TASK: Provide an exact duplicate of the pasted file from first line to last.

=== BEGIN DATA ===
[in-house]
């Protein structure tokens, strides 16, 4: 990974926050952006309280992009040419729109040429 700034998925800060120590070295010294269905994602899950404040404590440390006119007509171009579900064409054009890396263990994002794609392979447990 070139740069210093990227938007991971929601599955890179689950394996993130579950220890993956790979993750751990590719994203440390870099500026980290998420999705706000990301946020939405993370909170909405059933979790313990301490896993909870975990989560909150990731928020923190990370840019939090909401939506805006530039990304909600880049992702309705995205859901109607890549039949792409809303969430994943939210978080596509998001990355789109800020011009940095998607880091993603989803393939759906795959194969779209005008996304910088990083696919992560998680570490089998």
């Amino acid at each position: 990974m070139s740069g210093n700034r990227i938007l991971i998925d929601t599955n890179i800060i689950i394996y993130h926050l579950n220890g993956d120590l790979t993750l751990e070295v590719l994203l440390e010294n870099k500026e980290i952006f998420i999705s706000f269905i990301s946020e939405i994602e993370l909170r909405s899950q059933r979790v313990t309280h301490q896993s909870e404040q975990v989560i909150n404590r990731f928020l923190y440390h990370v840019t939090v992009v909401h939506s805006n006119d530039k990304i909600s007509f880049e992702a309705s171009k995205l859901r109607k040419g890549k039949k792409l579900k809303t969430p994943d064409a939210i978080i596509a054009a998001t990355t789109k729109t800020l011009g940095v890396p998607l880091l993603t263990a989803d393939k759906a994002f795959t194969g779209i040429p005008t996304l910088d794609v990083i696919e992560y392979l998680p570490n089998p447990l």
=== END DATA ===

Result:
[in-house]
């Protein structure tokens, strides 16, 4: 990974926050952006309280992009040419729109040429 700034998925800060120590070295010294269905994602899950404040404590440390006119007509171009579900064409054009890396263990994002794609392979447990 070139740069210093990227938007991971929601599955890179689950394996993130579950220890993956790979993750751990590719994203440390870099500026980290998420999705706000990301946020939405993370909170909405059933979790313990301490896993909870975990989560909150990731928020923190990370840019939090909401939506805006530039990304909600880049992702309705995205859901109607890549039949792409809303969430994943939210978080596509998001990355789109800020011009940095998607880091993603989803393939759906795959194969779209005008996304910088990083696919992560998680570490089998």
């Amino acid at each position: 990974m070139s740069g210093n700034r990227i938007l991971i998925d929601t599955n890179i800060i689950i394996y993130h926050l579950n220890g993956d120590l790979t993750l751990e070295v590719l994203l440390e010294n870099k500026e980290i952006f998420i999705s706000f269905i990301s946020e939405i994602e993370l909170r909405s899950q059933r979790v313990t309280h301490q896993s909870e404040q975990v989560i909150n404590r990731f928020l923190y440390h990370v840019t939090v992009v909401h939506s805006n006119d530039k990304i909600s007509f880049e992702a309705s171009k995205l859901r109607k040419g890549k039949k792409l579900k809303t969430p994943d064409a939210i978080i596509a054009a998001t990355t789109k729109t800020l011009g940095v890396p998607l880091l993603t263990a989803d393939k759906a994002f795959t194969g779209i040429p005008t996304l910088d794609v990083i696919e992560y392979l998680p570490n089998p447990l």